AUTO-OWNERS INSURANCE COMPANY v. ALEXANDER.
Auto-Owners Insurance Company (“Auto-Owners”) appeals from the grant of summary judgment to the son of its insured, Melanie Alexander, on the issue of automobile insurance coverage. Auto-Owners contends that Alexander's insurance policy was cancelled for “nonpayment of premium due.” For the reasons that follow, we agree with the trial court and affirm.
Summary judgment is appropriate when no genuine issues of material fact remain and the moving party is entitled to judgment as a matter of law. Allstate Ins. Co. v. Ackley, 227 Ga.App. 104, 488 S.E.2d 85 (1997). We review the grant of summary judgment de novo, construing the evidence and all reasonable inferences favorably to the nonmovant. Id.
So viewed, the record shows that Melanie Alexander obtained automobile insurance for two vehicles through an Auto-Owners insurance policy. On November 11, 2002, Auto-Owners issued a premium notice to Alexander requiring a $201.83 minimum payment. Although the notice indicated that the premium was due on December 1, 2002, Alexander mailed a check for the minimum amount to Auto-Owners on December 8.
When Auto-Owners had not received payment by December 12, 2002, it began the process for terminating Alexander's policy. It generated a notice stating that, as of January 8, 2003, the policy would be cancelled for “nonpayment of premium due.” It also prepared a separate offer to reinstate the policy if Alexander made a minimum payment of $445.52 by January 8. Without dispute, however, these documents were not mailed to Alexander until December 13, 2002. Moreover, the record shows that Auto-Owners began processing Alexander's $201.83 check on December 13, revealing that it had received the payment at least by that date.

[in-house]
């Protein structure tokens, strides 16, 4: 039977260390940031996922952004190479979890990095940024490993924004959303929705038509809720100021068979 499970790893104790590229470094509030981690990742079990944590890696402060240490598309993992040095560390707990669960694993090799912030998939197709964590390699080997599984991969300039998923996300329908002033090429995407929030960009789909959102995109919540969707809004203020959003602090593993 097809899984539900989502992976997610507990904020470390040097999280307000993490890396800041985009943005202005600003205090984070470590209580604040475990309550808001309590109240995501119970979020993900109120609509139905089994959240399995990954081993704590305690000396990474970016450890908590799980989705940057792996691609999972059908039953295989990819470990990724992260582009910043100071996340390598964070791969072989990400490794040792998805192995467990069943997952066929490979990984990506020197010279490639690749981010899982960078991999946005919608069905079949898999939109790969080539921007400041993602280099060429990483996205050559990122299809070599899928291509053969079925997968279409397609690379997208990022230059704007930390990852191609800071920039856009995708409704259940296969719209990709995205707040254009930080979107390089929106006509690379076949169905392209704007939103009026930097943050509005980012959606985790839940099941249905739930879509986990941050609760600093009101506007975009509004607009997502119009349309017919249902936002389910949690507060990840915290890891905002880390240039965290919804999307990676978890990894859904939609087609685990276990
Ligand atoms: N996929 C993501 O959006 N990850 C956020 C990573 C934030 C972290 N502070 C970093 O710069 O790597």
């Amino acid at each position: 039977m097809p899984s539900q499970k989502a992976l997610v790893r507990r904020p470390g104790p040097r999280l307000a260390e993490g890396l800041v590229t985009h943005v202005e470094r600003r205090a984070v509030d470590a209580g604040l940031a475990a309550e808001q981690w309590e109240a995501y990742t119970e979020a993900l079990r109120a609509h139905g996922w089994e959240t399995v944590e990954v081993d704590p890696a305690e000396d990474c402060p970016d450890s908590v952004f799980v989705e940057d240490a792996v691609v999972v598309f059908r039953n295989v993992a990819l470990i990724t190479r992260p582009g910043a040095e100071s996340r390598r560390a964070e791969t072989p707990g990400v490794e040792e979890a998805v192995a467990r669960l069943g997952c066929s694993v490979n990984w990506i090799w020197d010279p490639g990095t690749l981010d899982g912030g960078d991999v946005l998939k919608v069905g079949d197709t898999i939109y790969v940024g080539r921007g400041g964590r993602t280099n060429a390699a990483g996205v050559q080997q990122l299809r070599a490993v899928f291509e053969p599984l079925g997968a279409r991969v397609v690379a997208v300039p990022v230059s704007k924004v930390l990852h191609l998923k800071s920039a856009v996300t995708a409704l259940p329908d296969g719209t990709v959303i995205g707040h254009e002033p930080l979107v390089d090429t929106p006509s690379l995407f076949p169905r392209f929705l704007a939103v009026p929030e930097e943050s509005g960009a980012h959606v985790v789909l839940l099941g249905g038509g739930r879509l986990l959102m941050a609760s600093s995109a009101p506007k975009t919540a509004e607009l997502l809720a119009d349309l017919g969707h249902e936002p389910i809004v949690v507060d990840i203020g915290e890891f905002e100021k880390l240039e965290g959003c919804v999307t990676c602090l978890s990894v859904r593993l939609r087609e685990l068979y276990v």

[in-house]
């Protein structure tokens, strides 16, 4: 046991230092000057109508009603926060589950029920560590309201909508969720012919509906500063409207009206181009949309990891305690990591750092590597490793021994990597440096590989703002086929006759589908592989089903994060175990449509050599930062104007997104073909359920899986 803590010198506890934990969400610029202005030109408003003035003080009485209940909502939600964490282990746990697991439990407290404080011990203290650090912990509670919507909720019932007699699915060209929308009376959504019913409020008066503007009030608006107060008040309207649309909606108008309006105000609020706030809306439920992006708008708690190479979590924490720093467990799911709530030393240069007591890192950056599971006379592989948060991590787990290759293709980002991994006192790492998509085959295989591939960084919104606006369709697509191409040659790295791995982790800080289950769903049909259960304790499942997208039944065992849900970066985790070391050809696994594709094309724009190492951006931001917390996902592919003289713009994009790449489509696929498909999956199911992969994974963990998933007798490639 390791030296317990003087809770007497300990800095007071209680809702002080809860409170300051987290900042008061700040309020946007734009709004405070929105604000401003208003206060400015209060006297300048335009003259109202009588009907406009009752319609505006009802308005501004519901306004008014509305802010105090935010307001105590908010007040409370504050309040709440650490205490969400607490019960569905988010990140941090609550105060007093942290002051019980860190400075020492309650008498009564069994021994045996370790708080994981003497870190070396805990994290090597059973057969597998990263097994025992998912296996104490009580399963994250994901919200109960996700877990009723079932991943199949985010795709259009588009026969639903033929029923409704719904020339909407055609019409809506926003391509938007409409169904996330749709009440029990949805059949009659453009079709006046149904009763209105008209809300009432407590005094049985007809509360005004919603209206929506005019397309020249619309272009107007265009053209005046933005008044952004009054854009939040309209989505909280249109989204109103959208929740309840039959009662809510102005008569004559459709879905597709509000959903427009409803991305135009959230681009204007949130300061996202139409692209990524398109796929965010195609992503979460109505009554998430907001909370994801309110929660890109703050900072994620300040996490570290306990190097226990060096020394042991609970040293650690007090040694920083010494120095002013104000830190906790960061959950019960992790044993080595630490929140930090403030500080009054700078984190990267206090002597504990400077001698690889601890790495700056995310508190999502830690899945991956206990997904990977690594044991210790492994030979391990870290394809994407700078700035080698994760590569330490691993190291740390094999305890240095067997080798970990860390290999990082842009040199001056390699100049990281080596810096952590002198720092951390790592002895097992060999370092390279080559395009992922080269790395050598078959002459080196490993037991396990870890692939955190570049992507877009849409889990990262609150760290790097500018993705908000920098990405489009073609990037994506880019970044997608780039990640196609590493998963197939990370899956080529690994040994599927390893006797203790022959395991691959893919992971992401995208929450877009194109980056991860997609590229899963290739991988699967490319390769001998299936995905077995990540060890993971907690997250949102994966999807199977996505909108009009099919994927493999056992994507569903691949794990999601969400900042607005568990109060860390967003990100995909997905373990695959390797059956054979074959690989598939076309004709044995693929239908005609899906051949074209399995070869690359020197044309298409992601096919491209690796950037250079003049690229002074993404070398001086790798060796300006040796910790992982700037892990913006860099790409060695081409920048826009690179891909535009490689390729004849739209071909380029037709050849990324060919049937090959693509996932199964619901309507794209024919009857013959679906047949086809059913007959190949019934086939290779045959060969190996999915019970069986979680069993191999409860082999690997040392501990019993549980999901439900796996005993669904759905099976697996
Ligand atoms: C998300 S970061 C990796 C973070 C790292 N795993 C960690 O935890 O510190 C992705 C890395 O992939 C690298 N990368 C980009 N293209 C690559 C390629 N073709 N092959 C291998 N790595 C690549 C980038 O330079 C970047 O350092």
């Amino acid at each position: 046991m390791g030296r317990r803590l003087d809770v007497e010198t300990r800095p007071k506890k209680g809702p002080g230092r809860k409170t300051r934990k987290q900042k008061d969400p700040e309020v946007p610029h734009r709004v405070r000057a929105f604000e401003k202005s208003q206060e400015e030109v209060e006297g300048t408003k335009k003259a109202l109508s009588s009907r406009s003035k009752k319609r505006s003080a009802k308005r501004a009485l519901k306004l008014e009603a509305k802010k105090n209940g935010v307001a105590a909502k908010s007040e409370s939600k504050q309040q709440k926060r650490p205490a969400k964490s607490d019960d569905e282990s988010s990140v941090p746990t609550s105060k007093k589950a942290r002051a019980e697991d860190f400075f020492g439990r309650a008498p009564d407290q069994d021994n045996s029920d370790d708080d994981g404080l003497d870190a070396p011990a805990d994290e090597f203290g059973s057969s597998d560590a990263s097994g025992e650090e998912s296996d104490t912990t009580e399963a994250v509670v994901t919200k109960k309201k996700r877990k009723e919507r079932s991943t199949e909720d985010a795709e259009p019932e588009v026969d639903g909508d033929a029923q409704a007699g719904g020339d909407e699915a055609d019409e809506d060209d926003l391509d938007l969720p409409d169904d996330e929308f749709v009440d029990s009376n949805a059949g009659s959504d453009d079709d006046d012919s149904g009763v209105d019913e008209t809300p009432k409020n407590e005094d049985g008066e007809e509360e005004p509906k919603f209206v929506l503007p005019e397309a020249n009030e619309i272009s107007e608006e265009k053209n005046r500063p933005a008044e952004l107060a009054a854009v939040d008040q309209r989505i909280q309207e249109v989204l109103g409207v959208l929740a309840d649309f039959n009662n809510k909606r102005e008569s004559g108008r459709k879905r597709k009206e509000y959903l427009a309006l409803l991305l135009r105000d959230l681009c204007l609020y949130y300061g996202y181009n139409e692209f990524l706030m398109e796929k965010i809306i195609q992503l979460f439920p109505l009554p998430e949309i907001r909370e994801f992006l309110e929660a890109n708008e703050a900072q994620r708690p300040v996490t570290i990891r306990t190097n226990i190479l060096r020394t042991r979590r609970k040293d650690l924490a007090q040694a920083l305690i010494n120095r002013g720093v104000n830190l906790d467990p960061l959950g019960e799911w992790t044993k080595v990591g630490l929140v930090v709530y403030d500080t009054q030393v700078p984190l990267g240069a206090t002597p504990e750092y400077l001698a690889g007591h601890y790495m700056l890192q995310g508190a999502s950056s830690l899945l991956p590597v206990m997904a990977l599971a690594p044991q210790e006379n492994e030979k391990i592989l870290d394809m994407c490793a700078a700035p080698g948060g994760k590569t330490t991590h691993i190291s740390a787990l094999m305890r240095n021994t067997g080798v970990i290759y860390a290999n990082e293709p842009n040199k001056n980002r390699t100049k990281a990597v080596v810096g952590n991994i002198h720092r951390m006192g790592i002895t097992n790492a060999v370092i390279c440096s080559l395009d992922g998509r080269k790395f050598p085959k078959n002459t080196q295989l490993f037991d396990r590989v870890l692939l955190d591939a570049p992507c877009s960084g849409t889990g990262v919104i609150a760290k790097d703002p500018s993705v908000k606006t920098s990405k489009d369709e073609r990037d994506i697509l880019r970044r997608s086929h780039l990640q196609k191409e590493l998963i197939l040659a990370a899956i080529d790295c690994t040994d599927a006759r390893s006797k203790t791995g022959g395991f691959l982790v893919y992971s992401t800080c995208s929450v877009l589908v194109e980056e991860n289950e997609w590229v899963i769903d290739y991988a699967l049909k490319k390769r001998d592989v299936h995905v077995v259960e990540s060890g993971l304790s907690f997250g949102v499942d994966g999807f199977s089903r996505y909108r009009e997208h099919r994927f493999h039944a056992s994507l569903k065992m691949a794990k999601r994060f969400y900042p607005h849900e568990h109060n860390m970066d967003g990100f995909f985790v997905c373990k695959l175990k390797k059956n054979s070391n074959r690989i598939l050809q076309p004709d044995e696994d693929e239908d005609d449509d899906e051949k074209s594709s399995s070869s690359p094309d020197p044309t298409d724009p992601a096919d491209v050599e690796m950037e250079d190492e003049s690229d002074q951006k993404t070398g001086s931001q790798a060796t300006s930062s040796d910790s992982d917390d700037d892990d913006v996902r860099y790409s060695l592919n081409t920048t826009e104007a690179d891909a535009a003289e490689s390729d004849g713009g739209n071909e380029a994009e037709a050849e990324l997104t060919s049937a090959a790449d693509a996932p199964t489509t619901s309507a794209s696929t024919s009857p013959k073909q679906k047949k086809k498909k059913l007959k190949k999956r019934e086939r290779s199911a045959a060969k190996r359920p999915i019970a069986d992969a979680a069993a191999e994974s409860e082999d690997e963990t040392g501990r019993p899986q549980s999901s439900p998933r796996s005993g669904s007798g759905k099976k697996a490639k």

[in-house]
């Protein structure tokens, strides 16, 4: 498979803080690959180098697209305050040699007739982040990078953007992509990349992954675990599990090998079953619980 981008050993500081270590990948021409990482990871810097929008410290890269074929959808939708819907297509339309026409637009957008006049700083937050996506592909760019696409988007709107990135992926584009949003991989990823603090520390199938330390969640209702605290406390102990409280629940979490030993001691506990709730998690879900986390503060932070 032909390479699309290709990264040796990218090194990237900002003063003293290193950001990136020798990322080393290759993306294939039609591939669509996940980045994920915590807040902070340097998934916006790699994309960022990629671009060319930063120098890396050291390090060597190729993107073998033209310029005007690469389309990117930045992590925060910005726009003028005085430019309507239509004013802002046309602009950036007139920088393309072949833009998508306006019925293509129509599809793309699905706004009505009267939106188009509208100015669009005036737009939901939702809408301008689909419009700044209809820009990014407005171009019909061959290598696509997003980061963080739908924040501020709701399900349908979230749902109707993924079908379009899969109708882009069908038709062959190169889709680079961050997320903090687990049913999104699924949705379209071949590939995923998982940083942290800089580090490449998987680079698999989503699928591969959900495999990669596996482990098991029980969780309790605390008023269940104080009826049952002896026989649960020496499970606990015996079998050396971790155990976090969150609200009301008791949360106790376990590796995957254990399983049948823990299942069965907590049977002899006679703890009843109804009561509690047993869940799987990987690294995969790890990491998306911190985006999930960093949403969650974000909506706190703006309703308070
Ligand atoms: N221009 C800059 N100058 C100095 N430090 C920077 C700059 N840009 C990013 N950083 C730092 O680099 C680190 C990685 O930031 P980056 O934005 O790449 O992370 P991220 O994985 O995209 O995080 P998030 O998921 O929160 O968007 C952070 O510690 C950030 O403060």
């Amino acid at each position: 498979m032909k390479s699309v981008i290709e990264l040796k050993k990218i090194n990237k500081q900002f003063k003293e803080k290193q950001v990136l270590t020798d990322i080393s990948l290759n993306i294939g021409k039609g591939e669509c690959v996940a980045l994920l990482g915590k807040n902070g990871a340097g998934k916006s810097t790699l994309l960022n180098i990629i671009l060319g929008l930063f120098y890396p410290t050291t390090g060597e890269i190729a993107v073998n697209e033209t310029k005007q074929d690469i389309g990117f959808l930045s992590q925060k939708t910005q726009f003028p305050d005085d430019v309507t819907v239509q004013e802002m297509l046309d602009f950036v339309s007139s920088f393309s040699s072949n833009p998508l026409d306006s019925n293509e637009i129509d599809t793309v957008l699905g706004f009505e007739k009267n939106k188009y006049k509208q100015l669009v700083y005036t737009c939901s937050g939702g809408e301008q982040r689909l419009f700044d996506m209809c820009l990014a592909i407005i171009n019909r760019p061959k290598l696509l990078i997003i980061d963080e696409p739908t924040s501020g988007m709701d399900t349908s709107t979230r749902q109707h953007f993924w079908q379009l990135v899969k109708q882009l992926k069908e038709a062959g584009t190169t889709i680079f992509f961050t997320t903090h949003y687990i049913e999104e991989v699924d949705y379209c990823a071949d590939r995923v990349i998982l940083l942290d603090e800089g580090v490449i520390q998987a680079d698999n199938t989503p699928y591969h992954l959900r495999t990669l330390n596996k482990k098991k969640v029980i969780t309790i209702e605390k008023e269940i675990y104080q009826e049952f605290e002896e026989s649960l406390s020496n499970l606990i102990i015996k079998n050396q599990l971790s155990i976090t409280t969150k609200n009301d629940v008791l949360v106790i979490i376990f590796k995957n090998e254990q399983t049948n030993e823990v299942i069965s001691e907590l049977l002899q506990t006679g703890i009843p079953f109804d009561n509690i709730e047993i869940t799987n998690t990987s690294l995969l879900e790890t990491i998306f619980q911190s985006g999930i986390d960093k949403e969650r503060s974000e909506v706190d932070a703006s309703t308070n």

Alexander's check cleared her account on December 16, 2002. That same day, Auto-Owners issued Alexander a shortage notification, indicating that her $201.83 payment did not cover the $445.52 minimum required by the reinstatement offer. The notification further stated that to maintain coverage, she was required to pay the $243.69 balance by January 8, 2003. Alexander mailed this additional payment to Auto-Owners, but not until January 10, 2003. Two days later, on January 12, 2003, Alexander's son collided with another vehicle while driving one of the cars insured by Auto-Owners.
When Alexander reported the collision to her insurance agent, he informed her that the Auto-Owners policy had been cancelled as of January 8, 2003, leaving any losses sustained in the wreck without coverage. In connection with the cancellation, Auto-Owners refunded certain “unearned” premiums-including the $243.69 payment made on January 10-to Alexander.
Approximately 18 months later, the adverse driver from the January 12, 2003 collision sued Alexander's son for damages. The son brought Auto-Owners into the suit as a third-party defendant, arguing that his mother's insurance policy covered any loss. Auto-Owners and Alexander's son subsequently filed cross-motions for summary judgment on the coverage issue. Finding coverage under the policy, the trial court granted the son's motion. Auto-Owners now challenges that finding, claiming that it cancelled Alexander's policy prior to the accident.
Under OCGA § 33-24-44, an insurance company may cancel a policy for non-payment of premiums after delivering or mailing written notice of cancellation to the insured at least ten days prior to the effective cancellation date. See OCGA § 33-24-44(d). The notice, however, is only valid if premiums are due. As we have found, “notice of cancellation for failure to pay premiums, sent before the premium is actually due, is not sufficient to effect a cancellation.” (Citation omitted.) Atlanta Cas. Co. v. Boatwright, 244 Ga.App. 36, 38(1), 534 S.E.2d 516 (2000).